Got the Rising Rent Blues? You're Not Alone

According to a recent article on Apartment List, you aren't alone if you are feeling the squeeze when it comes to making ends meet as a renter:

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Inflation-adjusted rents have risen by 64%, but real household incomes only increased by 18%. The situation was particularly challenging from 2000 – 2010: household incomes actually fell by 7%, while rents rose by 12%. As a result, the share of cost-burdened renters nationwide more than doubled, from 24% in 1960 to 49% in 2014.
— https://www.apartmentlist.com/rentonomics/rent-growth-since-1960

The uptick in home foreclosures during the recession created a nationwide increase in demand; the result was rising rental rates and because businesses were suffering, a decrease in income at the same time. Not an ideal situation for families and individuals who lost a home to foreclosure and were forced to choose between the rental market or taking up residence in grandma's basement. 

If you happily own a home, these issues may feel like water under the bridge or somebody else's problem - unless you are the aforementioned grandmother and Junior and the missus just won't leave. If, however, you are currently or soon to be a renter in the Denver area, pricing trends in the rental market may mean the difference between dinner out with friends and off-brand PB&J on the couch at home.

Rent Jungle data suggests Denver rental rates have increased between 5.6 and 6.1% in the past 6 months; this represents an increase of $74 for a one bedroom on average and $104 per month for a two bedroom. If you didn't happen to get a 5-6% raise in the last six months, you may not have an extra $100 to spare. Over the course of a year that's $1200 bucks you might have spent on a vacation, a chic new sofa or the good brand of peanut butter. And oh yeah - shelling out big bucks for rent lines your landlord's pockets, but you aren't gaining equity or enjoying the benefits of homeowner tax deductions, either.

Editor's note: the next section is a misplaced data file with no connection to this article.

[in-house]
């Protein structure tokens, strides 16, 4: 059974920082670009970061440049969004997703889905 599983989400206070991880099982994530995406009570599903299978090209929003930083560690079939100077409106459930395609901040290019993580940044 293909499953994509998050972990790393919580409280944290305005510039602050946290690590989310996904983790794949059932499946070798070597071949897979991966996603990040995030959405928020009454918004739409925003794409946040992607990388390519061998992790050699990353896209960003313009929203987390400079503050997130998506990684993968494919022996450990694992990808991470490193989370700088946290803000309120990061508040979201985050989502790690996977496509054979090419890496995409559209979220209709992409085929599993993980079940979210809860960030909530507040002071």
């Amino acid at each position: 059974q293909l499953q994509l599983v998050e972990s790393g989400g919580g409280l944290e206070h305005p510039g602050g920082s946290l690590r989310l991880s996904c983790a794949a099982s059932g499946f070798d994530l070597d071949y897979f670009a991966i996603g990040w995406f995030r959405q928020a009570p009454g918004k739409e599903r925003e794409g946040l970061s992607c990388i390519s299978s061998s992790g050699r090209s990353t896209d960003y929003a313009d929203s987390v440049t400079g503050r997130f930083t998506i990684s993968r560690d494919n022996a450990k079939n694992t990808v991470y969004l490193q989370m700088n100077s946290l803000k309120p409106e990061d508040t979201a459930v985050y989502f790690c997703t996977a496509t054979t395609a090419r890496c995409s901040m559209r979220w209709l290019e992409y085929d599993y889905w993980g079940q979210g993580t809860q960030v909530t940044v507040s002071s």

If you know you'll move on from point A to point B in 6 months to a year, you should probably rent (or stay put with grandma.) Closing costs and other expenses of buying a home probably make a short term living situation the sensible choice for you. If, on the other hand, you plan to spend longer in beautiful Denver, Colorado or any surrounding community, consider investing in real estate. Pride of ownership, tax deductions, equity building, and your very own kitchen cupboards to stash peanut butter and whatever else makes you happy. 

If you are interested in buying a single family home, condo or townhome and putting more of your hard earned money toward home equity instead of inflated traditional commission, get in touch. We are Denver's leading full service, commission free real estate company, and we'd be happy to help you ditch your tired rental and find a place to call home.